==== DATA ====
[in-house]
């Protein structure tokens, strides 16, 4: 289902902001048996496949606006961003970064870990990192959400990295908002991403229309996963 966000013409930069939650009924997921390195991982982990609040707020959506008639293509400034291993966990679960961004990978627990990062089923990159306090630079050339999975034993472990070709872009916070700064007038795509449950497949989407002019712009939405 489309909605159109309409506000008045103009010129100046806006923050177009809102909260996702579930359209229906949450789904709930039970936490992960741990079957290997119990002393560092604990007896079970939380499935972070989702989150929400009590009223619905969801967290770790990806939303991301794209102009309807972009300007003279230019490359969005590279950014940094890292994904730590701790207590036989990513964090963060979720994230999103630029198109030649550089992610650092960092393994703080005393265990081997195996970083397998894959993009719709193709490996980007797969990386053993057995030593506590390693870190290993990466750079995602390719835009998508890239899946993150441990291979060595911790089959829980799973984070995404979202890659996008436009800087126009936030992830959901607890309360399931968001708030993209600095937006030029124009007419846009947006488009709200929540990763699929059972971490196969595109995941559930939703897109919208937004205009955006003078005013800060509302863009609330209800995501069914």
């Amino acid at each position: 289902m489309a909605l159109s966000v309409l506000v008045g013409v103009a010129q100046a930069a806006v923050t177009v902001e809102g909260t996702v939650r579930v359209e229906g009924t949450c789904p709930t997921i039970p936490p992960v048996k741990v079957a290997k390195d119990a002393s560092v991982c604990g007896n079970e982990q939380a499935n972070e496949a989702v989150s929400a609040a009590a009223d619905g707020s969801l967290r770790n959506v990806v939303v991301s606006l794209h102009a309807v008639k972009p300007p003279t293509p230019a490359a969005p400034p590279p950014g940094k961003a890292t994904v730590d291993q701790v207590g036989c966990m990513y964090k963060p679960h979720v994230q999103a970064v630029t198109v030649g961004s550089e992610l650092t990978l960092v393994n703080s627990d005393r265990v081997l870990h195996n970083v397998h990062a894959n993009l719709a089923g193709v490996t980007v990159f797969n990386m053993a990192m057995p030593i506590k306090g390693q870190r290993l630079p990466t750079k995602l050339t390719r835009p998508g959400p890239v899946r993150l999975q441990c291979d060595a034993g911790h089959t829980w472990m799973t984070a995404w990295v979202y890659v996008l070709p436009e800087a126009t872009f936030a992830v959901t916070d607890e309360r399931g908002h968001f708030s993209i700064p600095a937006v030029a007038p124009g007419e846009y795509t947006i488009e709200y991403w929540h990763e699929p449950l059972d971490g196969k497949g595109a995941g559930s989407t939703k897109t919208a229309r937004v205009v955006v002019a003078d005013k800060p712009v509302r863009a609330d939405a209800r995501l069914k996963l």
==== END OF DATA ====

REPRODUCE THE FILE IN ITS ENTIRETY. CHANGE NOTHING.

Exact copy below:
[in-house]
């Protein structure tokens, strides 16, 4: 289902902001048996496949606006961003970064870990990192959400990295908002991403229309996963 966000013409930069939650009924997921390195991982982990609040707020959506008639293509400034291993966990679960961004990978627990990062089923990159306090630079050339999975034993472990070709872009916070700064007038795509449950497949989407002019712009939405 489309909605159109309409506000008045103009010129100046806006923050177009809102909260996702579930359209229906949450789904709930039970936490992960741990079957290997119990002393560092604990007896079970939380499935972070989702989150929400009590009223619905969801967290770790990806939303991301794209102009309807972009300007003279230019490359969005590279950014940094890292994904730590701790207590036989990513964090963060979720994230999103630029198109030649550089992610650092960092393994703080005393265990081997195996970083397998894959993009719709193709490996980007797969990386053993057995030593506590390693870190290993990466750079995602390719835009998508890239899946993150441990291979060595911790089959829980799973984070995404979202890659996008436009800087126009936030992830959901607890309360399931968001708030993209600095937006030029124009007419846009947006488009709200929540990763699929059972971490196969595109995941559930939703897109919208937004205009955006003078005013800060509302863009609330209800995501069914």
């Amino acid at each position: 289902m489309a909605l159109s966000v309409l506000v008045g013409v103009a010129q100046a930069a806006v923050t177009v902001e809102g909260t996702v939650r579930v359209e229906g009924t949450c789904p709930t997921i039970p936490p992960v048996k741990v079957a290997k390195d119990a002393s560092v991982c604990g007896n079970e982990q939380a499935n972070e496949a989702v989150s929400a609040a009590a009223d619905g707020s969801l967290r770790n959506v990806v939303v991301s606006l794209h102009a309807v008639k972009p300007p003279t293509p230019a490359a969005p400034p590279p950014g940094k961003a890292t994904v730590d291993q701790v207590g036989c966990m990513y964090k963060p679960h979720v994230q999103a970064v630029t198109v030649g961004s550089e992610l650092t990978l960092v393994n703080s627990d005393r265990v081997l870990h195996n970083v397998h990062a894959n993009l719709a089923g193709v490996t980007v990159f797969n990386m053993a990192m057995p030593i506590k306090g390693q870190r290993l630079p990466t750079k995602l050339t390719r835009p998508g959400p890239v899946r993150l999975q441990c291979d060595a034993g911790h089959t829980w472990m799973t984070a995404w990295v979202y890659v996008l070709p436009e800087a126009t872009f936030a992830v959901t916070d607890e309360r399931g908002h968001f708030s993209i700064p600095a937006v030029a007038p124009g007419e846009y795509t947006i488009e709200y991403w929540h990763e699929p449950l059972d971490g196969k497949g595109a995941g559930s989407t939703k897109t919208a229309r937004v205009v955006v002019a003078d005013k800060p712009v509302r863009a609330d939405a209800r995501l069914k996963l």